PARIS - Serena Williams and Maria Sharapova, two players better known for their hardcourt and grasscourt abilities, are the form players going into the climax of the claycourt season at the French Open.
Between them they won the four main leadup events on the surface at Charleston and Madrid for the American and at Stuttgart and Rome for the Russian.
The question is whether one of them can sustain their form through two weeks and seven matches in the often unpredictable playing conditions that are a mark at the famed Roland Garros complex on the western edge of Paris.
Williams, whose only win here came 10 years ago when she defeated sister Venus in the final, has staged yet another impressive return to form in recent weeks.
The 30-year-old defeated Lucie Safarova in the final at Charleston before pounding world number one Victoria Azarenka 6-1, 6-3 to take the Madrid Open title at the start of May.
She subsequently withdrew from the semi-finals of last week's Italian Open with a lower back injury but has expressed confidence she will be fully fit to challenge for the title in Paris.
On top of that she has re-dedicated herself to her sport following the nightmare she went through with injuries and illness in 2010-2011.
"I think in general I have much better commitment in tennis. I just am really 100%," the 13-time Grand Slam champion said.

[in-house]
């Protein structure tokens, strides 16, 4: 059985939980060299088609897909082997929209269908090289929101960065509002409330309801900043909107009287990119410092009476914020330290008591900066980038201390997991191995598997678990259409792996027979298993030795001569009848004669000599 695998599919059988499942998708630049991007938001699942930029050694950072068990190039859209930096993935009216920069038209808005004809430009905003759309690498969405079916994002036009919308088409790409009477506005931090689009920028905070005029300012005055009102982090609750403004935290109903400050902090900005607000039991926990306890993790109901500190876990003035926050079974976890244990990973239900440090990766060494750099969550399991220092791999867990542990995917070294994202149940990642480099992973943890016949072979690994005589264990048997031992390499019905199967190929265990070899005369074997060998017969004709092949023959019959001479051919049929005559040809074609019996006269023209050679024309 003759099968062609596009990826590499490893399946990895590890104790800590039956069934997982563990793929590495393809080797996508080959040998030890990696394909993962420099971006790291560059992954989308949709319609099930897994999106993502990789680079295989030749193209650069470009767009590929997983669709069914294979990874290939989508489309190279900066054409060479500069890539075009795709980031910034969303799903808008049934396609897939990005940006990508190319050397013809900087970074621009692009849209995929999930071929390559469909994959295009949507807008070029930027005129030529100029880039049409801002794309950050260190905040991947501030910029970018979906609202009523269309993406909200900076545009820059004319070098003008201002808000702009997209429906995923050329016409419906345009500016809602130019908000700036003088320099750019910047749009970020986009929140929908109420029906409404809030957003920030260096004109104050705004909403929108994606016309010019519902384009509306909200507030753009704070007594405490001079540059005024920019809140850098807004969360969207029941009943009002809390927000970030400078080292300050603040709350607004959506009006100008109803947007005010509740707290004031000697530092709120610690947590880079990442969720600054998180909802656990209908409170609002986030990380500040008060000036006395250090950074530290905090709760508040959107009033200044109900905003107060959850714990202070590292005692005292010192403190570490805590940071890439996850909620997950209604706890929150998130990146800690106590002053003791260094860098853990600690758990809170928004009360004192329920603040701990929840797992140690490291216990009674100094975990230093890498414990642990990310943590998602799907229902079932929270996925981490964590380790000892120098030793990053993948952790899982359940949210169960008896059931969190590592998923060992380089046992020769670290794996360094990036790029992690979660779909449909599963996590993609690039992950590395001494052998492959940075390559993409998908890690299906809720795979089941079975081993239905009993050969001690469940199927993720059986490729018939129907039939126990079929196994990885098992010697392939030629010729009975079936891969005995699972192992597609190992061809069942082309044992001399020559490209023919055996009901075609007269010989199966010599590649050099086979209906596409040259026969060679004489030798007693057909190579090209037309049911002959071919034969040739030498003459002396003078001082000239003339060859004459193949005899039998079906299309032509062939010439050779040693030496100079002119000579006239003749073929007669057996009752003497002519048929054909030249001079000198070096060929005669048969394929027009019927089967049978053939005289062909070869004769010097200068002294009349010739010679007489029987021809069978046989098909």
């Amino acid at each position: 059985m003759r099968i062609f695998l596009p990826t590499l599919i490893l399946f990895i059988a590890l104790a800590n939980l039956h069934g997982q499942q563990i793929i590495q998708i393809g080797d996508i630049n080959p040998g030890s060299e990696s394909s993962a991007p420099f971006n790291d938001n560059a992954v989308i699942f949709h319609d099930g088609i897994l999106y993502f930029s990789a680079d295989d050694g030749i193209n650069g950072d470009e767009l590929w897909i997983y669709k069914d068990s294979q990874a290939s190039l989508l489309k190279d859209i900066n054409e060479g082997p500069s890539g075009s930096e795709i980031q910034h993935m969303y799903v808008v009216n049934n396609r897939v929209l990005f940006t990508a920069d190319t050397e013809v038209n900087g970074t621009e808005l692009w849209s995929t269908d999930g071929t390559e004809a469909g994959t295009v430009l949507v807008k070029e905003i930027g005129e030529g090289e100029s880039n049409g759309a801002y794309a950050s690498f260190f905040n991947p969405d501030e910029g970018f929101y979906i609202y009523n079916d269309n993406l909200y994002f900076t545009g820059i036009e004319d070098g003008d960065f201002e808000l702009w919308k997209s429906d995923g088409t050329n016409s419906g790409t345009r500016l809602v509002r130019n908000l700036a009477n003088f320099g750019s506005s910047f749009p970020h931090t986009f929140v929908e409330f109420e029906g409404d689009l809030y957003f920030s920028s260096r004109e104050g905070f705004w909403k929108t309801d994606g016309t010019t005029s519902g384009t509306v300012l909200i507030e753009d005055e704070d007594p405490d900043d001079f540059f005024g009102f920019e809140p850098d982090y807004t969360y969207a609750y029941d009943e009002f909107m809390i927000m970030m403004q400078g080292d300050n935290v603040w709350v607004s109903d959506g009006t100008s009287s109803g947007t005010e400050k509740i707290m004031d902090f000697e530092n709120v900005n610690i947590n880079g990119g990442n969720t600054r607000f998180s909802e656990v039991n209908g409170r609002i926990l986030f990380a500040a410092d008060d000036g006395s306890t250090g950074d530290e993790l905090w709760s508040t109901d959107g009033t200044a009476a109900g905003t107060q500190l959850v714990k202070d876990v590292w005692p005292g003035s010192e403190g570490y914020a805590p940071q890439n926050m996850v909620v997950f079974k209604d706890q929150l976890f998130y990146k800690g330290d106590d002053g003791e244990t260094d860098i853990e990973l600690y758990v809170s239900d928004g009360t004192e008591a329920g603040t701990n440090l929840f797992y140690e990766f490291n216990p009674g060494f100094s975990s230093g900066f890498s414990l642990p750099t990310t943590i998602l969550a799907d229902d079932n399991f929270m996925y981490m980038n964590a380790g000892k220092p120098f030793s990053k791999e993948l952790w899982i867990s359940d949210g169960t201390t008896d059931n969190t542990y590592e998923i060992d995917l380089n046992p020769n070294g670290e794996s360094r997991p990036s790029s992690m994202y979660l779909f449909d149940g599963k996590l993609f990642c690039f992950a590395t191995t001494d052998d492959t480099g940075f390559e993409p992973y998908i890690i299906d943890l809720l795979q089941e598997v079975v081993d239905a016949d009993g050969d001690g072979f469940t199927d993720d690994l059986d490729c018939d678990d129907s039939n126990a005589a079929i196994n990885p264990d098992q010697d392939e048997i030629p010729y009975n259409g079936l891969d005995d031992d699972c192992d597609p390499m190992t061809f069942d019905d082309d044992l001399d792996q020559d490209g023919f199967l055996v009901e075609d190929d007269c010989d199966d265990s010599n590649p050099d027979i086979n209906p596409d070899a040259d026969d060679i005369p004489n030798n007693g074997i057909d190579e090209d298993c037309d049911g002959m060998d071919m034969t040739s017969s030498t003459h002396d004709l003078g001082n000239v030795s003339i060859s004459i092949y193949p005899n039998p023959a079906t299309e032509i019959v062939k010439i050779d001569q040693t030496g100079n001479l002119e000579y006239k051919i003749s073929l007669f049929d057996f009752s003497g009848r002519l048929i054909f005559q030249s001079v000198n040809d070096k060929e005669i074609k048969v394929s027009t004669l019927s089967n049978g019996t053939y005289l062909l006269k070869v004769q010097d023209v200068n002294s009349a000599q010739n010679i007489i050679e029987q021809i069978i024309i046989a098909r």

Sharapova, at 25, is a late convert to claycourt tennis having once described her movement on the slippy red dirt surface as being "like a cow on ice".
She reached the semi-finals last year before losing to eventual champion Li Na and it was the Chinese player she defeated last weekend to defend her Italian Open crown in Rome.
She also chalked up a straight sets win over Azarenka in the final at Stuttgart, a win that followed losses to the Belarussian in the finals at the Australian Open and Indian Wells. But her only encounter so far this year with Serena Williams resulted in a 6-1, 6-3 thumping in the quarter finals in Madrid.
There is also the question of whether Sharapova's notoriously inconsistent serve can survive through two weeks of outdoor conditions with gusts of wind whipping up the dirt particles and causing all sorts of havoc.
The Russian though is quietly confident that she has a realistic chance of completing her career haul of Grand Slam titles having previously won Wimbledon and the US and Australian Opens once apiece.
Of her play on clay she said: "It's always nice to come to Roland Garros knowing that I have been playing extremely well on it and having won a few titles in the last few weeks."
Defending champion Li, who last year made history in Paris by becoming the first Asian player to win a Grand Slam singles title, showed in her run to the Rome final, where she stretched Sharapova to a third set tie-breaker, that she is running into form at just the right time and could challenge again.
Azarenka, however, seems to have stalled after a tremendous start to the year that saw her win four tournaments, including the Australian Open, and rise to number one in the world rankings for the first time.
She will be the top seed in Paris but there are injury doubts following her withdrawal from her third round match in Rome with a shoulder injury. She has also has been troubled by a wrist injury.